From the Pastor's Desk
Dear Members and Friends of St. Paul Lutheran Church,
On December 5, I will be preaching on Ezekiel 37:1-14, which records Ezekiel’s vision of the “Valley of the Dry Bones.” Since it is a vision of resurrection, it seems to be an odd choice for the Second Sunday of Advent. At this time of year, our minds are focused on the story of the Incarnation, the birth of Jesus Christ in Bethlehem. A Scripture passage about resurrection seems more appropriate for the Easter season, which is still months away.
However, if we dig a little deeper, we will find that Ezekiel 37 is appropriate for this time of year. Along with being a time of repentance, Advent is a time of hope. During Advent, we recall the promise of the prophets that God would send his people a redeemer, the Messiah. We remember how the people of Israel continued to hope in God’s promised salvation, even though they waited for hundreds of years. The vision of Isaiah, which promises that the nation of Israel will be raised from the dead to live in peace and righteousness, took place shortly after the final destruction of Jerusalem and Solomon’s Temple in 586-87 B.C.
It would be almost 600 years before the Messiah (called Christ in Greek) would be born and more than 600 years until he rose from the dead on Easter. And yet, during those long years, the people of Israel did not forget God’s promise. In fact, their expectation of the promised resurrection of the dead only grew. At first, they only understood resurrection to refer to the nation as a whole. Over time, however, they came to believe that the promised resurrection was for God’s people as individuals as well. In particular, those righteous Jews who were martyred for their faith in the God of Israel, would take part in the resurrection.
By the time that Jesus was born, most of the Jewish people, with a few notable exceptions, expected the Messiah to raise the dead. So when the angels announced, “For unto you is born this day in the city of David, a Savior, which is Christ the Lord,” the Shepherd knew that this was the one. The baby in the manger, will raise the dead.
What does this mean for us today? It means that as we get ready for Christmas, we should hope for resurrection. John Wesley, in his Explanatory Notes on the Old Testament, says that this passage teaches a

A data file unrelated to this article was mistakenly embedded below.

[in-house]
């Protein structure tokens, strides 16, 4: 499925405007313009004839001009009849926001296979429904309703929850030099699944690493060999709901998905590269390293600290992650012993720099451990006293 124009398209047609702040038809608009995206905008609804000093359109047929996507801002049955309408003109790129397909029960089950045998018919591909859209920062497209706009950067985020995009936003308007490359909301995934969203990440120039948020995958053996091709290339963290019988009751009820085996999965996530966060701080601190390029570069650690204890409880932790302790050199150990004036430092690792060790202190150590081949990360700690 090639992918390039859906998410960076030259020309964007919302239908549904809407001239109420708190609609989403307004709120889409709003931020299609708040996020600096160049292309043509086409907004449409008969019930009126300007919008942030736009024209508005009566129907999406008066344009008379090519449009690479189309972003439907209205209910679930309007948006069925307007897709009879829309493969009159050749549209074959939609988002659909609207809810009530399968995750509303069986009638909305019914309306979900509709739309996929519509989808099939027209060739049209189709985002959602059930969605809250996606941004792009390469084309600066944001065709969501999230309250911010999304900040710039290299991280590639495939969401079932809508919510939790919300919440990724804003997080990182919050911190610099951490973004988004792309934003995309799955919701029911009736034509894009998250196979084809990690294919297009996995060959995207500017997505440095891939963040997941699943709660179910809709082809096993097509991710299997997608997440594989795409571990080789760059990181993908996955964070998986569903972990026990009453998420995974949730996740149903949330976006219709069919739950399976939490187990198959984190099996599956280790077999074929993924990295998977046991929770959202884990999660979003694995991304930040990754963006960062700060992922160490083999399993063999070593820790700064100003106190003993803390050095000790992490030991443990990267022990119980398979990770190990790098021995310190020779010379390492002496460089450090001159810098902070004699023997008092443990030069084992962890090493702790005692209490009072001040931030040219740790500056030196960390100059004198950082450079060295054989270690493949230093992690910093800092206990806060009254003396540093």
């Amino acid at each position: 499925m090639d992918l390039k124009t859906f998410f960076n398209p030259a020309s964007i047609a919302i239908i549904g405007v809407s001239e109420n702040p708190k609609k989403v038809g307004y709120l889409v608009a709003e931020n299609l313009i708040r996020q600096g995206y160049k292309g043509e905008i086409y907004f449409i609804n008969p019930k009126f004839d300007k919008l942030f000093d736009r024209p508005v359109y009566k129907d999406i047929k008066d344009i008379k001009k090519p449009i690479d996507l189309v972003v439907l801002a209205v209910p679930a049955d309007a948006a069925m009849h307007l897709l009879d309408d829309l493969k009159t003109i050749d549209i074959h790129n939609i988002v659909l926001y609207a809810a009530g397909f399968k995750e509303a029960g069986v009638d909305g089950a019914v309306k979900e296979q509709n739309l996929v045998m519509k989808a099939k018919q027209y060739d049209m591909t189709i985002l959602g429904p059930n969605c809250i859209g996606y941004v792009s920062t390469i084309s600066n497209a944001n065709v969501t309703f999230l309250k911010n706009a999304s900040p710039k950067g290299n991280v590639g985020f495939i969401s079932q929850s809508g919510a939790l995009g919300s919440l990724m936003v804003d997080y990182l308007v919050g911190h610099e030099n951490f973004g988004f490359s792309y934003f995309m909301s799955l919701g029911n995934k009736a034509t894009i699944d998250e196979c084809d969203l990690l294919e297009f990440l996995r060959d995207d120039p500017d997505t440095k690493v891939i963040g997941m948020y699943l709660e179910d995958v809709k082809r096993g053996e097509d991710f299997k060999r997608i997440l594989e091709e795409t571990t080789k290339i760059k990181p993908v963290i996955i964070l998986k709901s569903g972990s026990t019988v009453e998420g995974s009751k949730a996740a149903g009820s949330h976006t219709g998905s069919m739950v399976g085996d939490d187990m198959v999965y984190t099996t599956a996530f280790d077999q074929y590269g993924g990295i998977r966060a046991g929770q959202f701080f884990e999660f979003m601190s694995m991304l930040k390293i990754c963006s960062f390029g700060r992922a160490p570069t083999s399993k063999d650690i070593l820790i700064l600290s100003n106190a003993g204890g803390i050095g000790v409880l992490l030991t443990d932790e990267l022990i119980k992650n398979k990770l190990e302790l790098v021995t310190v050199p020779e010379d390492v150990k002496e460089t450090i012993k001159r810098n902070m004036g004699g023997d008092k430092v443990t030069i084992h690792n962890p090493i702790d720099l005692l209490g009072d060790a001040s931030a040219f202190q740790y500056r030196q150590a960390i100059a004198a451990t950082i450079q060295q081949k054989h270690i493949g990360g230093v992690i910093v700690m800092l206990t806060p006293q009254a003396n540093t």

threefold resurrection: Of the resurrection of souls, from the death of sin, to the life of righteousness: The resurrection of the church from an afflicted state, to liberty and peace: The resurrection of the body at the great day, especially the bodies of believers to life eternal.
Are you hoping, waiting patiently with expectation, for these things as you get ready for Christmas? Are you waiting expectantly for a spiritual resurrection from the death of sin? Have you already experienced that this season? Are you looking forward to God raising the church from its afflicted state, to new life and freedom? Are you looking forward to the day that your mortal body will be transformed into the likeness of the risen Jesus? Do you look forward to seeing him and the loved ones you have lost standing upon a new earth? As children, we look forward to the gifts that Santa will bring. As adults, we should look forward to the gift of new life that Christ promises us.
Charles Wesley echoed the words of his older brother, John, in his famous Christmas carol, Hark! The Herald Angels Sing:
Hail the heav’n-born Prince of Peace!
Hail the sun of righteousness
Light and life to all he brings,
Ris’n with healing in his wings.
Mild he lays his glory by,
Born that we no more may die,
Born to raise each child of earth,
Born to give them second birth.
Hark! The herald angels sing,
“Glory to the new-born king!”
God bless you as we wait in hope for that threefold resurrection that Christ brings.
From Pastor Lutz
"By the tender mercy of our God,
the dawn from on high will break upon us,
to give light to those who sit in darkness and in the shadow of death,
to guide our feet into the way of peace." Luke 1:78-79
These words from Luke's gospel are spoken by Zechariah, the father of John the Baptist, at the time of John's birth. In Luke's gospel we learn that John, who is later known as John the Baptist, was kin to Jesus. We do not know exactly how close, but we refer to John as Jesus' cousin. When John was born his father Zechariah, by the urging of the Holy Spirit, declared of this son John,
""you, child will be called the prophet of the most high;
For you will go before the Lord to prepare his ways,
To give knowledge of salvation to his people
By the forgiveness of their sins."
The description of John is followed by the words at the start of this article, which describes what Jesus, the one for whom John will prepare the way, will bring. God will shine on the people. Light will break the darkness. Our way will be that of peace.
These are the words of a new beginning, shared at the beginning of the Good News (Gospel) according to Luke. They are also words of a new beginning, as they are part of our Advent texts. These are words that would be good for us to use each morning as we begin our day, because they are words of promise, words of the in-breaking of God. The dawn from on high does break upon us, as by the power of that same Holy Spirit. God brings light into our darkness and guides us in the way of peace.